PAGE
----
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SEPTEMBER 18, 2000 VOL. 156 NO. 11

COVER: Seeing the Light
Laser eye surgery is helping thousands to see better, but the non-essential procedure poses risks. Is it worth it?
A Cautionary Tale: I'm still waiting for my miracle

TIME at the Olympics: Sydney 2000
TIMEasia, TIMEeurope, TIMEpacific and bring you our take on the first Olympics of the new millennium

On the eve of the Sydney Games, China suspends several athletes for, you got it, illegal drug use

INDONESIA: In Harm's Way
After the gruesome murder of three U.N. relief workers in West Timor, pressure mounts for Wahid to rein in the militias

BURMA: No Exit
The junta tightens its grip, calculating that the West won't care

CHINA: Cloak and Dagger
Missionary 007s are converting more and more Christians

SINGAPORE: Viewpoint
Philip Bowring praises efforts to lift the birth rate

INDIA: A Life Apart
Eunuchs are banding together to demand basic rights

MUSIC: Pretty Fly (For a White Guy)
Thailand's biggest country music star is a blue-eyed Swede

TRAVEL WATCH: Seeking Out Kunming's Hidden Charms

For Love of Country
Straitlaced Singapore has good reason to push for more babies

With its past bans on long hair and chewing gum, Singapore has earned a reputation for unsubtle attempts at social engineering. So at first glance the campaign, launched by Prime Minister Goh Chok Tong in his Aug. 20 National Day Rally speech, urging Singaporeans to "go forth and multiply," may seem another tedious Big Brother exercise. The government plans to unleash large dollops of tax money, as well as propaganda, to persuade Singaporeans to procreate more. The policy has already aroused negative reactions at home, as well as sniggers abroad.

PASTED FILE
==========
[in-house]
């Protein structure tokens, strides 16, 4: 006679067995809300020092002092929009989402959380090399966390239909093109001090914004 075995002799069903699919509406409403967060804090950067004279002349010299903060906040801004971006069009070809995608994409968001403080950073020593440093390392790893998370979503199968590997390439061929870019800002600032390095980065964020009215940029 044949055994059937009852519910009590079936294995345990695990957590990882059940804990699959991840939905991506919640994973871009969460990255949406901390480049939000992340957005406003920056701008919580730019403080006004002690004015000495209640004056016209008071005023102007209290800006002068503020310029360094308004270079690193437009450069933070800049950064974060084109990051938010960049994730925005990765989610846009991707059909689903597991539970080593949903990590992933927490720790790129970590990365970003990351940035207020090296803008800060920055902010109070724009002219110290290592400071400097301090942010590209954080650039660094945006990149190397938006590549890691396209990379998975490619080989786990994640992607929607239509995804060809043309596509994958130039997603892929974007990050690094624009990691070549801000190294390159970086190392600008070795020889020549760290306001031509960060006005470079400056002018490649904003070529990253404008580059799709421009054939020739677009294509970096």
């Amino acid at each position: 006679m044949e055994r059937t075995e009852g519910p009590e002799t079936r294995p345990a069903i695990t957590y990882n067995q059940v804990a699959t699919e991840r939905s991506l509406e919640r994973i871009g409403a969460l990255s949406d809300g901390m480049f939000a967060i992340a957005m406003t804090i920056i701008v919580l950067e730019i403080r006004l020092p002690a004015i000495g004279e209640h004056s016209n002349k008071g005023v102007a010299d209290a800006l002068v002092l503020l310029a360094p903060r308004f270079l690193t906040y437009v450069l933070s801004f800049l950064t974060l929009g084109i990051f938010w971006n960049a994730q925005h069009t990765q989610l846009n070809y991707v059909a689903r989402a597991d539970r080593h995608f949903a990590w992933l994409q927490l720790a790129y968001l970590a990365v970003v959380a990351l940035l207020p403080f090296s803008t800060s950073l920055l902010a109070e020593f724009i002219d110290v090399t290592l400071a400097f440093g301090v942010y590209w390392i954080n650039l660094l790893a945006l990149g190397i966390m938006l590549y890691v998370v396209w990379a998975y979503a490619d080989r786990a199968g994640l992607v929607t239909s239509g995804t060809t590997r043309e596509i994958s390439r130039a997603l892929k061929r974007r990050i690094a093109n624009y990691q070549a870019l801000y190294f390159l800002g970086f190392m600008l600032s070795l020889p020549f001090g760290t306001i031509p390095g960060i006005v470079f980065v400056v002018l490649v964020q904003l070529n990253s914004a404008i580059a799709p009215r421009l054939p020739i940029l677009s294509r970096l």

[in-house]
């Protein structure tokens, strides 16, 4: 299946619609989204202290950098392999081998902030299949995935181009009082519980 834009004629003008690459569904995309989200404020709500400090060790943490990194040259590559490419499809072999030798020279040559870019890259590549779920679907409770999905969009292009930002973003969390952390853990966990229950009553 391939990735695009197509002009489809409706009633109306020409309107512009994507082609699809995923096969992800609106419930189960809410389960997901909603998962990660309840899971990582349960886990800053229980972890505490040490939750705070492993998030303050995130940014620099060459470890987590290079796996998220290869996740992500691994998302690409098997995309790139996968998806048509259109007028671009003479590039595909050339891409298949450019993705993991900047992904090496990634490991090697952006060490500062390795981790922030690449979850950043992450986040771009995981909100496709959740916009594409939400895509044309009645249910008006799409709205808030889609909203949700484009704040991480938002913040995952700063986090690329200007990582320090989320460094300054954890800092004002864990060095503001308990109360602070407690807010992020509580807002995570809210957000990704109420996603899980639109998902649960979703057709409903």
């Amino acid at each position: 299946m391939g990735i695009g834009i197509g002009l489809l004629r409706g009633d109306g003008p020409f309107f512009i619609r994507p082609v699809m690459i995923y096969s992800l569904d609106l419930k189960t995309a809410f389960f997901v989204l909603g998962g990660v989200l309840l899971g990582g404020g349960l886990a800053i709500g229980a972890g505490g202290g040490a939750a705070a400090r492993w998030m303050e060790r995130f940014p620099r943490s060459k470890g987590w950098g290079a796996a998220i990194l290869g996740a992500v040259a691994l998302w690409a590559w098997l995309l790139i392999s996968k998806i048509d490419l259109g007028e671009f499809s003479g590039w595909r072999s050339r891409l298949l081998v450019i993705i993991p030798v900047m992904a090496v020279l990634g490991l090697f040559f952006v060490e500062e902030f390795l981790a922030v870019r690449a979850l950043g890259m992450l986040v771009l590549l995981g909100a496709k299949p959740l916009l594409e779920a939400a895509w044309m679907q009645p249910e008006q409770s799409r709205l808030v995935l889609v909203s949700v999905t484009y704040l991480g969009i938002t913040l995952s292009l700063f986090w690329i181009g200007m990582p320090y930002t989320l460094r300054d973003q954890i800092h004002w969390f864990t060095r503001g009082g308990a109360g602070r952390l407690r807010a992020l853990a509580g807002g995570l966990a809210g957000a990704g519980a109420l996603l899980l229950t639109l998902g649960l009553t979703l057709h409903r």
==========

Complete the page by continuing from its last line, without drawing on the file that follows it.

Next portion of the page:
Snicker if you will, but rather than fighting a rearguard action against modern mores, Singapore may be leading the developed world to a more realistic view of the relationship between economics and demography. The fertility rate, the number of children born per woman of reproductive age, has declined 35% in Singapore since 1970. The government's new financial inducements for third children, paid maternity leave and state-funded child-care centers may be just the beginning. Eventually we may see large tax and pension penalties for those who, voluntarily, do not reproduce. And why not?

This is not a question of forcing people to have or (as in the case of China's dangerous one-child policy) not to have children. The question is whether to create a link between costs and benefits for society as a whole. All economics is about making choices among scarce resources. Children are a short-term cost and a long-term benefit.

In most of the world over the past century, people have been in abundance. Now they are increasingly scarce in most affluent societies. Asian "family values" notwithstanding, Hong Kong and Singapore's fertility rates are among the lowest in the world, similar to Italy's, which is at the bottom of the West European fertility league. The average woman in Singapore has only 1.5 children, compared with the 2.1 needed to achieve a stable level of population. Taiwan and South Korea, too, are close to the European norm. Japan already has one of the world's oldest populations.